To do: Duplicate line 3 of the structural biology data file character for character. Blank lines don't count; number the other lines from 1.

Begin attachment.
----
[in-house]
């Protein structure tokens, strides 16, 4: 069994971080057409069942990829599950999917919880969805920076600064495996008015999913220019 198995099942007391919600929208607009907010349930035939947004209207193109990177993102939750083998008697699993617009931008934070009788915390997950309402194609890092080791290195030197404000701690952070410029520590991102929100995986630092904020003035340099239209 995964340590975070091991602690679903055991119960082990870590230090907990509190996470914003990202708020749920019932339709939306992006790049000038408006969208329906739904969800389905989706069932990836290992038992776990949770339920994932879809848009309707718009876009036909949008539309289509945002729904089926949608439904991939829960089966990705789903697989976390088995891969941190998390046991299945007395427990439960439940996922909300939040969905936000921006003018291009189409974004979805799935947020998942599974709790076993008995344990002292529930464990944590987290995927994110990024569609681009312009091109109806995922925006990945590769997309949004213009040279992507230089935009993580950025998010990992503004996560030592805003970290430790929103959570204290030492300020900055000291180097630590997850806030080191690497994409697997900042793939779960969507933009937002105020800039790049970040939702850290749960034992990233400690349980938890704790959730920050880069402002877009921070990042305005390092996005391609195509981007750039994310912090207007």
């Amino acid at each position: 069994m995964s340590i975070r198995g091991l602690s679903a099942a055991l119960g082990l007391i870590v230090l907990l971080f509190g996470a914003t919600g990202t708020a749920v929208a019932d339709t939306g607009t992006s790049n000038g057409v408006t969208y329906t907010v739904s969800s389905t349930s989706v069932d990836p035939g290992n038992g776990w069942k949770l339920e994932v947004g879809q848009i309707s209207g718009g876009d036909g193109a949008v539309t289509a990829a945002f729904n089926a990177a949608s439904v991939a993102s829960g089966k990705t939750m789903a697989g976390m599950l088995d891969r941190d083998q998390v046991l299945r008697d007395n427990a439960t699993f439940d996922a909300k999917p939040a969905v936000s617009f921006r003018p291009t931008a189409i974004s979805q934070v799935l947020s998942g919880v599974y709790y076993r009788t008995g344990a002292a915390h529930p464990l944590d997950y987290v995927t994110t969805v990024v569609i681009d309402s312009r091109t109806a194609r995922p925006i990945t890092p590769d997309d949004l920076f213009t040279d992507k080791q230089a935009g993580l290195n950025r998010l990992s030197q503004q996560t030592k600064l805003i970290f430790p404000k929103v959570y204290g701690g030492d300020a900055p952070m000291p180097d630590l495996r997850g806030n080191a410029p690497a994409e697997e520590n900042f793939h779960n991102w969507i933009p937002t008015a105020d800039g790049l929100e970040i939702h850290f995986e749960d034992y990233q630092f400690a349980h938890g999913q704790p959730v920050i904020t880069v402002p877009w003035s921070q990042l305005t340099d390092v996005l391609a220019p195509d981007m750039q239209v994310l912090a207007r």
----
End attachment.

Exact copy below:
């Amino acid at each position: 069994m995964s340590i975070r198995g091991l602690s679903a099942a055991l119960g082990l007391i870590v230090l907990l971080f509190g996470a914003t919600g990202t708020a749920v929208a019932d339709t939306g607009t992006s790049n000038g057409v408006t969208y329906t907010v739904s969800s389905t349930s989706v069932d990836p035939g290992n038992g776990w069942k949770l339920e994932v947004g879809q848009i309707s209207g718009g876009d036909g193109a949008v539309t289509a990829a945002f729904n089926a990177a949608s439904v991939a993102s829960g089966k990705t939750m789903a697989g976390m599950l088995d891969r941190d083998q998390v046991l299945r008697d007395n427990a439960t699993f439940d996922a909300k999917p939040a969905v936000s617009f921006r003018p291009t931008a189409i974004s979805q934070v799935l947020s998942g919880v599974y709790y076993r009788t008995g344990a002292a915390h529930p464990l944590d997950y987290v995927t994110t969805v990024v569609i681009d309402s312009r091109t109806a194609r995922p925006i990945t890092p590769d997309d949004l920076f213009t040279d992507k080791q230089a935009g993580l290195n950025r998010l990992s030197q503004q996560t030592k600064l805003i970290f430790p404000k929103v959570y204290g701690g030492d300020a900055p952070m000291p180097d630590l495996r997850g806030n080191a410029p690497a994409e697997e520590n900042f793939h779960n991102w969507i933009p937002t008015a105020d800039g790049l929100e970040i939702h850290f995986e749960d034992y990233q630092f400690a349980h938890g999913q704790p959730v920050i904020t880069v402002p877009w003035s921070q990042l305005t340099d390092v996005l391609a220019p195509d981007m750039q239209v994310l912090a207007r």